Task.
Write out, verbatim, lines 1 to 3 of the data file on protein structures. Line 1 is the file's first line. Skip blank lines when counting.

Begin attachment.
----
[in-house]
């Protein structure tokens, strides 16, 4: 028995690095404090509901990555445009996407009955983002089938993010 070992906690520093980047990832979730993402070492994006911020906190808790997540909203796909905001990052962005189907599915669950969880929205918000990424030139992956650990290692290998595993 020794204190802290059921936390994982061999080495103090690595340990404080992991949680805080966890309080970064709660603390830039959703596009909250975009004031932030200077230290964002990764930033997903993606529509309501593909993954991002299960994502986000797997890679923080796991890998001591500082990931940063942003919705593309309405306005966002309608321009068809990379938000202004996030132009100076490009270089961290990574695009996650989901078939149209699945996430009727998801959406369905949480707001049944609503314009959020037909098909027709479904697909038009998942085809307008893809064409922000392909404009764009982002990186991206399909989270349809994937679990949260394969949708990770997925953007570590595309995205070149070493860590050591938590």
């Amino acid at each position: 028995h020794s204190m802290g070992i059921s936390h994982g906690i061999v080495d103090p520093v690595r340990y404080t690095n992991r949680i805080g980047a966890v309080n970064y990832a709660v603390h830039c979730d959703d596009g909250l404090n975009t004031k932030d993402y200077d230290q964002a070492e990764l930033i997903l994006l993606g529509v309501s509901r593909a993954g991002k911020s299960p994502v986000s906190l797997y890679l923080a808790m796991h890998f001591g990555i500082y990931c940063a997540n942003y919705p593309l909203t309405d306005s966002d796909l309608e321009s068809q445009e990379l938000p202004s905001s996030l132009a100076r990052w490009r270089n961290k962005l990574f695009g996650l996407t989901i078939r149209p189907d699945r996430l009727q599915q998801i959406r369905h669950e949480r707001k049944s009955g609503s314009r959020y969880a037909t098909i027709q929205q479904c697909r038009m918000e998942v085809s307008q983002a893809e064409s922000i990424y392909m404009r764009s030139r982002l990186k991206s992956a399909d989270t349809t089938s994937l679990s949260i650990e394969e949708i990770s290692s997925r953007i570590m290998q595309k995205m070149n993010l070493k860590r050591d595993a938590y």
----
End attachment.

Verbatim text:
[in-house]
């Protein structure tokens, strides 16, 4: 028995690095404090509901990555445009996407009955983002089938993010 070992906690520093980047990832979730993402070492994006911020906190808790997540909203796909905001990052962005189907599915669950969880929205918000990424030139992956650990290692290998595993 020794204190802290059921936390994982061999080495103090690595340990404080992991949680805080966890309080970064709660603390830039959703596009909250975009004031932030200077230290964002990764930033997903993606529509309501593909993954991002299960994502986000797997890679923080796991890998001591500082990931940063942003919705593309309405306005966002309608321009068809990379938000202004996030132009100076490009270089961290990574695009996650989901078939149209699945996430009727998801959406369905949480707001049944609503314009959020037909098909027709479904697909038009998942085809307008893809064409922000392909404009764009982002990186991206399909989270349809994937679990949260394969949708990770997925953007570590595309995205070149070493860590050591938590």
């Amino acid at each position: 028995h020794s204190m802290g070992i059921s936390h994982g906690i061999v080495d103090p520093v690595r340990y404080t690095n992991r949680i805080g980047a966890v309080n970064y990832a709660v603390h830039c979730d959703d596009g909250l404090n975009t004031k932030d993402y200077d230290q964002a070492e990764l930033i997903l994006l993606g529509v309501s509901r593909a993954g991002k911020s299960p994502v986000s906190l797997y890679l923080a808790m796991h890998f001591g990555i500082y990931c940063a997540n942003y919705p593309l909203t309405d306005s966002d796909l309608e321009s068809q445009e990379l938000p202004s905001s996030l132009a100076r990052w490009r270089n961290k962005l990574f695009g996650l996407t989901i078939r149209p189907d699945r996430l009727q599915q998801i959406r369905h669950e949480r707001k049944s009955g609503s314009r959020y969880a037909t098909i027709q929205q479904c697909r038009m918000e998942v085809s307008q983002a893809e064409s922000i990424y392909m404009r764009s030139r982002l990186k991206s992956a399909d989270t349809t089938s994937l679990s949260i650990e394969e949708i990770s290692s997925r953007i570590m290998q595309k995205m070149n993010l070493k860590r050591d595993a938590y």